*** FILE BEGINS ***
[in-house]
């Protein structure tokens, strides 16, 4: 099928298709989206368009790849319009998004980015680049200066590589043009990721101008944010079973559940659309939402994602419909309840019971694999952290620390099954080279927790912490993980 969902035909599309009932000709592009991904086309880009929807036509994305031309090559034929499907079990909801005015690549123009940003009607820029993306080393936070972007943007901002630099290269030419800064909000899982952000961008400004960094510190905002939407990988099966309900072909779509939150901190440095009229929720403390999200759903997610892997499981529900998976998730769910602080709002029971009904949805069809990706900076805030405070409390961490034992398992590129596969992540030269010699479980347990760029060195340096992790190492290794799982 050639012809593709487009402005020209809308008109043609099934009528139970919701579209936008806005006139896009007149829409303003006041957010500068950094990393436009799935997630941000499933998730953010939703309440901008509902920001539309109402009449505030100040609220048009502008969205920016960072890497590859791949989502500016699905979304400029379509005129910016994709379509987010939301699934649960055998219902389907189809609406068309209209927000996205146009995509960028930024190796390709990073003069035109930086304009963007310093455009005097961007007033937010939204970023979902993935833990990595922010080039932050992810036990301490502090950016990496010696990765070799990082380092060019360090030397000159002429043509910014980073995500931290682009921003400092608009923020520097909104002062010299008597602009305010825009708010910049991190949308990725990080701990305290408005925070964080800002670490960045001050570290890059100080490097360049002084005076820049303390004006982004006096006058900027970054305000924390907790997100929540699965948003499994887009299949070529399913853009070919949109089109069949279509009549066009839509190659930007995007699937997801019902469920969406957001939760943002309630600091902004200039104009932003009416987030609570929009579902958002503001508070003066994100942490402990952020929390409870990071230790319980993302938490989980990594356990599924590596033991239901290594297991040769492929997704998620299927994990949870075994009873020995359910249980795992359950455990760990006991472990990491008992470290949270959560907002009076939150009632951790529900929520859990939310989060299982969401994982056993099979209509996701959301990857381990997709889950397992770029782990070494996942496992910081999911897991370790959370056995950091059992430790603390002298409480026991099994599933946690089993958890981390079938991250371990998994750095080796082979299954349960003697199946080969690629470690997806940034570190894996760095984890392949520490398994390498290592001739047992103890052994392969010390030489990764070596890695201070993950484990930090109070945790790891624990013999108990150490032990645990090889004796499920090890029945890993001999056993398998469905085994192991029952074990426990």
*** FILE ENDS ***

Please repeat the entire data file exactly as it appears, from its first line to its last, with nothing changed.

[in-house]
């Protein structure tokens, strides 16, 4: 099928298709989206368009790849319009998004980015680049200066590589043009990721101008944010079973559940659309939402994602419909309840019971694999952290620390099954080279927790912490993980 969902035909599309009932000709592009991904086309880009929807036509994305031309090559034929499907079990909801005015690549123009940003009607820029993306080393936070972007943007901002630099290269030419800064909000899982952000961008400004960094510190905002939407990988099966309900072909779509939150901190440095009229929720403390999200759903997610892997499981529900998976998730769910602080709002029971009904949805069809990706900076805030405070409390961490034992398992590129596969992540030269010699479980347990760029060195340096992790190492290794799982 050639012809593709487009402005020209809308008109043609099934009528139970919701579209936008806005006139896009007149829409303003006041957010500068950094990393436009799935997630941000499933998730953010939703309440901008509902920001539309109402009449505030100040609220048009502008969205920016960072890497590859791949989502500016699905979304400029379509005129910016994709379509987010939301699934649960055998219902389907189809609406068309209209927000996205146009995509960028930024190796390709990073003069035109930086304009963007310093455009005097961007007033937010939204970023979902993935833990990595922010080039932050992810036990301490502090950016990496010696990765070799990082380092060019360090030397000159002429043509910014980073995500931290682009921003400092608009923020520097909104002062010299008597602009305010825009708010910049991190949308990725990080701990305290408005925070964080800002670490960045001050570290890059100080490097360049002084005076820049303390004006982004006096006058900027970054305000924390907790997100929540699965948003499994887009299949070529399913853009070919949109089109069949279509009549066009839509190659930007995007699937997801019902469920969406957001939760943002309630600091902004200039104009932003009416987030609570929009579902958002503001508070003066994100942490402990952020929390409870990071230790319980993302938490989980990594356990599924590596033991239901290594297991040769492929997704998620299927994990949870075994009873020995359910249980795992359950455990760990006991472990990491008992470290949270959560907002009076939150009632951790529900929520859990939310989060299982969401994982056993099979209509996701959301990857381990997709889950397992770029782990070494996942496992910081999911897991370790959370056995950091059992430790603390002298409480026991099994599933946690089993958890981390079938991250371990998994750095080796082979299954349960003697199946080969690629470690997806940034570190894996760095984890392949520490398994390498290592001739047992103890052994392969010390030489990764070596890695201070993950484990930090109070945790790891624990013999108990150490032990645990090889004796499920090890029945890993001999056993398998469905085994192991029952074990426990």